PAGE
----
Our dog Homer had a purple collar
that clashed with his red retriever fur.
The collar was made of nylon webbing
you might use for slings on a climb,
but the only thing this sling was clipped to
was his leash, which sometimes
he pulled against so stubbornly
that the collar slipped over his ears
and flopped on the ground
like the gaping mouth of a sucker fish
while Homer himself went galloping off
into the bushes. Once he came back
from a student dorm with a whole, round
pizza draped from his stupid grin.
Other times I’d simply hold him by the collar
and knuckle my hand into his neck
to let him know he should stay with me
because I was his friend. And I was.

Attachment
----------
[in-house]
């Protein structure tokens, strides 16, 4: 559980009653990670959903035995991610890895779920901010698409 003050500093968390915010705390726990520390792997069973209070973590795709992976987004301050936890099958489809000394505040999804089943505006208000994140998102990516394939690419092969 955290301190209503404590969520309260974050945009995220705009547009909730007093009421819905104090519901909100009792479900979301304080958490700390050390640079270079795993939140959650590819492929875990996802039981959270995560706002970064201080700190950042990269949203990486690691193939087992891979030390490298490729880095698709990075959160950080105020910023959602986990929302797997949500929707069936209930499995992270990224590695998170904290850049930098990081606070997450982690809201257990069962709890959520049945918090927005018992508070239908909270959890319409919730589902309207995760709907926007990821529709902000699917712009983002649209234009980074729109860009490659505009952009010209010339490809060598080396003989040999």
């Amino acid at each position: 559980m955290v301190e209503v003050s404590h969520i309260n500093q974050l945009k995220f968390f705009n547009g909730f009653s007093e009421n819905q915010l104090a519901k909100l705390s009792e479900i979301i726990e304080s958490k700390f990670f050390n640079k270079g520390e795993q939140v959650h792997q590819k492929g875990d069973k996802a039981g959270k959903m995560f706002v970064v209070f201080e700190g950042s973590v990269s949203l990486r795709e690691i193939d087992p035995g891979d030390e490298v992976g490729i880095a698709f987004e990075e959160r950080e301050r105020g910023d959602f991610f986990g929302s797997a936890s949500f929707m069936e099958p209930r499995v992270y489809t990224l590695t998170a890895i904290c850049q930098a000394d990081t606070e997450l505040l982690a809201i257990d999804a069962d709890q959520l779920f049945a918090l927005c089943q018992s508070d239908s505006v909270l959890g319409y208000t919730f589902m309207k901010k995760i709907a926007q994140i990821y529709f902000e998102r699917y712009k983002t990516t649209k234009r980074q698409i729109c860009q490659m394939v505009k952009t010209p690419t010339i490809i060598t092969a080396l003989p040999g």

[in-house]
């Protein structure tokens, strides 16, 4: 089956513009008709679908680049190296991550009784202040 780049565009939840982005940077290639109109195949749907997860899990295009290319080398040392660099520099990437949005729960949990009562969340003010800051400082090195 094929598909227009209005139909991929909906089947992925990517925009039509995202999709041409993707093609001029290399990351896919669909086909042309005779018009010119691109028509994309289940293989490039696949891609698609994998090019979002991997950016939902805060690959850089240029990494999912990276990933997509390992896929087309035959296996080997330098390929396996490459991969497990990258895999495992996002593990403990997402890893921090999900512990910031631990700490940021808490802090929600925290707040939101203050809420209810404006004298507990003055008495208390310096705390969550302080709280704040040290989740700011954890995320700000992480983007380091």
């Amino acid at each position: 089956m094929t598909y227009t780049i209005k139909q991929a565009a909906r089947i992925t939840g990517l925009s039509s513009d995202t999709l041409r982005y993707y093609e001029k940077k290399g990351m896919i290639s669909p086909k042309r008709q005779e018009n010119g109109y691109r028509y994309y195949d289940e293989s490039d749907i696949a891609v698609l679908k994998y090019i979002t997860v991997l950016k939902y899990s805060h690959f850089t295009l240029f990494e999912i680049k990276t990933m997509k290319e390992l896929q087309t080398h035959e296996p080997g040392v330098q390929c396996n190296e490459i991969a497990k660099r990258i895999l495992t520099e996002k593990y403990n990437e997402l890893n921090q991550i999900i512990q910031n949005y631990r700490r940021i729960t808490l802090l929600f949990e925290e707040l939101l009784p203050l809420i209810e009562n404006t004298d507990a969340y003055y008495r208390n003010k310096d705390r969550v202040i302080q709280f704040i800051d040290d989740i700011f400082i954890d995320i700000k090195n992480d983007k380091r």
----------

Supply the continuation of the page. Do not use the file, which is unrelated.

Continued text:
Our son, however, liked to take the collar off
entirely and let him go unlicensed,
just the way that son, when older,
liked to take the license plates
off the front of the family cars.
Because they look better without them,
he always said. And they did.
Paul Willis has published seven collections of poetry, the most recent of which is Somewhere to Follow (Slant Books, 2021). Individual poems have appeared in Poetry, Christian Century, and Best American Poetry. Books in other genres include the essay collection To Build a Trail (WordFarm, 2018) and the YA novel All in a Garden Green (Slant Books, 2020). Paul lives with his wife, Sharon, near the old mission in Santa Barbara, California.